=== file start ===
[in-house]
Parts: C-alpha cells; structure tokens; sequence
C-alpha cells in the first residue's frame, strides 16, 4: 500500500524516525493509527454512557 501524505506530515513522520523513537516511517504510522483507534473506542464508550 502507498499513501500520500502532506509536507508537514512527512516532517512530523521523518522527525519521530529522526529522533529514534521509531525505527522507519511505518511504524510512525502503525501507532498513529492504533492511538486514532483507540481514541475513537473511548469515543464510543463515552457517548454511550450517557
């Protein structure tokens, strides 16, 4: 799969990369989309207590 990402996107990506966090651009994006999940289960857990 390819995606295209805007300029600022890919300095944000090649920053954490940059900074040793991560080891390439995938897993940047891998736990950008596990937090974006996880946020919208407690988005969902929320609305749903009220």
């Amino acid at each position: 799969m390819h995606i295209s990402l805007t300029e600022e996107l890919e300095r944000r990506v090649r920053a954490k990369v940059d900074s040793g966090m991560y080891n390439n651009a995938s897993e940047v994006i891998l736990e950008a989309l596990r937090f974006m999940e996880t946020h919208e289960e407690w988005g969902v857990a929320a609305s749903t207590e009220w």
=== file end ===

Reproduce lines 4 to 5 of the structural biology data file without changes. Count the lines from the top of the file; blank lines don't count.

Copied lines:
């Protein structure tokens, strides 16, 4: 799969990369989309207590 990402996107990506966090651009994006999940289960857990 390819995606295209805007300029600022890919300095944000090649920053954490940059900074040793991560080891390439995938897993940047891998736990950008596990937090974006996880946020919208407690988005969902929320609305749903009220």
């Amino acid at each position: 799969m390819h995606i295209s990402l805007t300029e600022e996107l890919e300095r944000r990506v090649r920053a954490k990369v940059d900074s040793g966090m991560y080891n390439n651009a995938s897993e940047v994006i891998l736990e950008a989309l596990r937090f974006m999940e996880t946020h919208e289960e407690w988005g969902v857990a929320a609305s749903t207590e009220w």